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Tuesday, February 03, 2004

More on Ends and Means

Jim wrote some responses to my post Ends, Means, and the Modern State. First with regard to the Tragedy of the Commons:
It is this type of situation where regulation is often applied (i.e., in this case, fines for littering) because it is hard (although maybe not impossible) to create incentives for the individual. This can be generalized to many environmental issues.
The libertarian framework described by Nozick quite easily deals with the tragedy of the commons. People are only free to "order their actions and dispose of their possessions and persons as they think fit" as long as they don't "harm another in his life, health, liberty, or possessions". Since each possesses a share of the commons, anyone who trashes it is doing other owners of the Commons harm and that would be prohibited and enforced by the minimal state. The same holds for all environmental considerations.
The collective superstructure, which contains the economy and the economic activities of all individuals, has its own special set of rules and requirements that don't really have any relationship to morality...
If we stop this quote here (there's more, which changes the meaning), this would be exactly my point. The rules (Means) of the Modern State are often not moral. However, they are often justifiable because they benefit the collective whole. In other words, the Ends justify the Means!

As an example, consider taxation (beyond what's required for the Minimal State). Taxation is the act of taking possessions from someone. An individual would not have this right. However, let's assume for a moment that all taxation by the State is moral (because of some special collective rights that we have yet to discover the basis for). What if you take a twenty dollar bill out of your pocket which you have obtained legitimately and you burn it (and it doesn't cause too much pollution)? Certainly utilizing your own property (the $20 bill) in this way is within your rights. What if the government takes that $20 bill from you via taxation? Our assumption is that this is moral. An agent of the government then burns the $20 bill as directed by the rules and regulations of the government. (Unfortunately, this is a good metaphor for what happens with a lot of government revenues). Given that the Means of taxation is moral (our assumption for this paragraph), and the Ends of disposing of property obtained by legitimate Means is also moral, then the taxation and burning of money by the government is completely within the moral realm. In fact, taking all possessions and burning them would also be morally acceptable using this logic. Yet I don't think we would agree that it is okay for the government to take our money and burn it.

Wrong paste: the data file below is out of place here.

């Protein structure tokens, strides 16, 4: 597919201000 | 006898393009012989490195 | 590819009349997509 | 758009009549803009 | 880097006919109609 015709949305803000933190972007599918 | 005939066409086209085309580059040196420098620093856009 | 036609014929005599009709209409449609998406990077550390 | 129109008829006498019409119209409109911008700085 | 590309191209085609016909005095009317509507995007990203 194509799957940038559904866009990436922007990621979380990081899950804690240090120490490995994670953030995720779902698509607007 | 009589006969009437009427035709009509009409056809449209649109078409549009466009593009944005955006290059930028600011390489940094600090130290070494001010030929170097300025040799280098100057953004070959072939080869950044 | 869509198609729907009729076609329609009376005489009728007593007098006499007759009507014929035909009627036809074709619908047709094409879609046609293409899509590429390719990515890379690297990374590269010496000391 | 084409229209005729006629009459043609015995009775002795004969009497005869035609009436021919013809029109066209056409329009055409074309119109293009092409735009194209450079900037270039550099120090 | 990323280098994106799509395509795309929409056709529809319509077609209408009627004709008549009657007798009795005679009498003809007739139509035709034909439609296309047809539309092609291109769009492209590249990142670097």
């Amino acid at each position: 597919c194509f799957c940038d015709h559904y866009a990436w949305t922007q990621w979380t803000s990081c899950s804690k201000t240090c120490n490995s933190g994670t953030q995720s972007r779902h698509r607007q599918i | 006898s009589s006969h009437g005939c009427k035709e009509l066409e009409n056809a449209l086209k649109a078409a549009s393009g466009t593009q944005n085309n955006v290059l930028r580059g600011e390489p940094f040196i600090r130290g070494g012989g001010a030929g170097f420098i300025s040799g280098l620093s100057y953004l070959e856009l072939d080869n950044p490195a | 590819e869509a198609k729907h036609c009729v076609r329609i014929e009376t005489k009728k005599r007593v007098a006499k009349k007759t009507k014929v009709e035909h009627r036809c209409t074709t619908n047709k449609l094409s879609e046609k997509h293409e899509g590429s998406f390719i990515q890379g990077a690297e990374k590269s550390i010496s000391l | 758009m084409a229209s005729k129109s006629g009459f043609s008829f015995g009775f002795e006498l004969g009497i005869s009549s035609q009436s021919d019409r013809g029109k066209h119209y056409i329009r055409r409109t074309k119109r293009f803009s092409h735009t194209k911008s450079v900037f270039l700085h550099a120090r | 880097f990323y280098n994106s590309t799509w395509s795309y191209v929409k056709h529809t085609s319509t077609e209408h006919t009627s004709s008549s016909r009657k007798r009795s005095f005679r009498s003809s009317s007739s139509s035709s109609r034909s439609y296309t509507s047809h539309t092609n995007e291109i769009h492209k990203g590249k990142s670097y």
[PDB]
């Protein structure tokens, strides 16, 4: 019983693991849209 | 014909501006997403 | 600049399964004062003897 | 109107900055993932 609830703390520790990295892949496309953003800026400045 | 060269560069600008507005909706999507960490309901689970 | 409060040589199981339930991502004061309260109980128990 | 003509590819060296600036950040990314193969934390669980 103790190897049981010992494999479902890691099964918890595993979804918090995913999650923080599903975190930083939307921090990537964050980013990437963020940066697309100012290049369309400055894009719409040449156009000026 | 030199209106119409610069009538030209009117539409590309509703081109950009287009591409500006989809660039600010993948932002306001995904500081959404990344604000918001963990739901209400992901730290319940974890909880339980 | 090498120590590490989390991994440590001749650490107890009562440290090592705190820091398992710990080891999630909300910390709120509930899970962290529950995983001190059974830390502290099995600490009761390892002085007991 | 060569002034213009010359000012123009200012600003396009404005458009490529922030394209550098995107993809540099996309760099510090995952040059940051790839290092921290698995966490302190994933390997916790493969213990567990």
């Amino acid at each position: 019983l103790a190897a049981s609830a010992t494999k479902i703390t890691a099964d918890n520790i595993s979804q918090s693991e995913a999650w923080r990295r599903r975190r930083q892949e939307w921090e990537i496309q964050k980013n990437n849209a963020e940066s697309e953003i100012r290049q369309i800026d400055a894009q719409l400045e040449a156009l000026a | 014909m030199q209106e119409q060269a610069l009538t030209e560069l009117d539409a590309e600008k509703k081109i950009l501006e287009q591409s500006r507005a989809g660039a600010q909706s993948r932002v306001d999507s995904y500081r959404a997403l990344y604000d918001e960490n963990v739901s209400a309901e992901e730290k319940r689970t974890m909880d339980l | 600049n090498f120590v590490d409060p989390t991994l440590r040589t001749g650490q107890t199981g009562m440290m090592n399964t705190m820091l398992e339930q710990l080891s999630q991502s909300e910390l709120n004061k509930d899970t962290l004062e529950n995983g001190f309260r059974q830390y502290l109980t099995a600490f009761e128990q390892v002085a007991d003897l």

What if, instead of burning the money, it was used to build lavish palaces for government officials to live and work in? We would probably agree that that would be better but still not legitimate. What if, instead of building palaces, the money was used to educate poor children? We would certainly agree that that would be better and most of us would agree that that was legitimate.

The Means for each of these examples remained the same (taxation). Only the Ends changed. Thus, the Modern State is inherently Ends based as far as determining what is legitimate and what isn't. We are willing to allow the State to utilize evil Means as long as they are justified by the Ends. Virtually every non-Minimal State function falls in this category.
Kevin Phillips pointed out that it doesn't matter how much his taxes are cut, nor how much anyone else's are cut, this will not address the challenges that we face. No matter how much money he saves in taxes, Kevin Phillips will not be able to do anything about the environment, national defense, or the healthcare system.
Does this make sense to you? I think this is probably too simplistic. On the one hand, virtually every time taxes have been cut significantly (Kennedy, Reagan, possibly Bush II, Ireland, Chile, etc.), economic growth has greatly increased. On the other hand, most times that taxes have increased (Hoover/Roosevelt, Bush I, Argentina, etc.), economic growth has slowed. The extreme cases, where taxation was essentially 100 percent, such as the communist Soviet Union, economic growth become non-existent or even went backwards. An increase in real growth of 2% per year translates into a doubling of the real GDP in a mere 36 years. That means that in 36 years you have twice the resources to address the problems! So ironically, in the long run, Kevin Phillips might actually help the environment and the like more in the long run by paying less taxes now! Especially the environment, which is a very long term game.

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